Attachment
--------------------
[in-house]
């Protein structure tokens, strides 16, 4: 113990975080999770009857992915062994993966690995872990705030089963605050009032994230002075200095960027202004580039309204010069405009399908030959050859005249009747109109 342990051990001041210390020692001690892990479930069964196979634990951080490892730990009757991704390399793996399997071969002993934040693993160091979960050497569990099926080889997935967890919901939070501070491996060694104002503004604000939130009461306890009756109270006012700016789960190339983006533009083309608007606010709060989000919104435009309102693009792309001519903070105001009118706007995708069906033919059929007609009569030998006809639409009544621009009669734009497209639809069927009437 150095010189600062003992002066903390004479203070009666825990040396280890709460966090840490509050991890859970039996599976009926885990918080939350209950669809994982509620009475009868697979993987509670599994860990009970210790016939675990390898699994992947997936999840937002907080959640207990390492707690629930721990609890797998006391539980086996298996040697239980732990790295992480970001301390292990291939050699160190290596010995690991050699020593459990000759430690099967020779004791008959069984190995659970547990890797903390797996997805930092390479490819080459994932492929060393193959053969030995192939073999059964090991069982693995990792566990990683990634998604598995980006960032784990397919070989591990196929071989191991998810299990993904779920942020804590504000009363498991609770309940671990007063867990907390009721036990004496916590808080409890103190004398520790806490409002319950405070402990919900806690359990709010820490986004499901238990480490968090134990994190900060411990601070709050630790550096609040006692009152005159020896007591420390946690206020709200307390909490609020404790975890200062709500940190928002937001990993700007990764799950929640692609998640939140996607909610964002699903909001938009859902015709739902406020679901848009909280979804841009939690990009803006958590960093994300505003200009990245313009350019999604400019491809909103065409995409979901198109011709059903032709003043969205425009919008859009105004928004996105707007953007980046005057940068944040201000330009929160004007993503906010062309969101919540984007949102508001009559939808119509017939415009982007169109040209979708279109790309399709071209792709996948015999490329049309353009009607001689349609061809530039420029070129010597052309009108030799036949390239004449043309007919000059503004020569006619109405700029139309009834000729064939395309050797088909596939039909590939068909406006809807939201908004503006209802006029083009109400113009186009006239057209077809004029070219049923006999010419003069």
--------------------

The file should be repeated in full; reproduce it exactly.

[in-house]
């Protein structure tokens, strides 16, 4: 113990975080999770009857992915062994993966690995872990705030089963605050009032994230002075200095960027202004580039309204010069405009399908030959050859005249009747109109 342990051990001041210390020692001690892990479930069964196979634990951080490892730990009757991704390399793996399997071969002993934040693993160091979960050497569990099926080889997935967890919901939070501070491996060694104002503004604000939130009461306890009756109270006012700016789960190339983006533009083309608007606010709060989000919104435009309102693009792309001519903070105001009118706007995708069906033919059929007609009569030998006809639409009544621009009669734009497209639809069927009437 150095010189600062003992002066903390004479203070009666825990040396280890709460966090840490509050991890859970039996599976009926885990918080939350209950669809994982509620009475009868697979993987509670599994860990009970210790016939675990390898699994992947997936999840937002907080959640207990390492707690629930721990609890797998006391539980086996298996040697239980732990790295992480970001301390292990291939050699160190290596010995690991050699020593459990000759430690099967020779004791008959069984190995659970547990890797903390797996997805930092390479490819080459994932492929060393193959053969030995192939073999059964090991069982693995990792566990990683990634998604598995980006960032784990397919070989591990196929071989191991998810299990993904779920942020804590504000009363498991609770309940671990007063867990907390009721036990004496916590808080409890103190004398520790806490409002319950405070402990919900806690359990709010820490986004499901238990480490968090134990994190900060411990601070709050630790550096609040006692009152005159020896007591420390946690206020709200307390909490609020404790975890200062709500940190928002937001990993700007990764799950929640692609998640939140996607909610964002699903909001938009859902015709739902406020679901848009909280979804841009939690990009803006958590960093994300505003200009990245313009350019999604400019491809909103065409995409979901198109011709059903032709003043969205425009919008859009105004928004996105707007953007980046005057940068944040201000330009929160004007993503906010062309969101919540984007949102508001009559939808119509017939415009982007169109040209979708279109790309399709071209792709996948015999490329049309353009009607001689349609061809530039420029070129010597052309009108030799036949390239004449043309007919000059503004020569006619109405700029139309009834000729064939395309050797088909596939039909590939068909406006809807939201908004503006209802006029083009109400113009186009006239057209077809004029070219049923006999010419003069």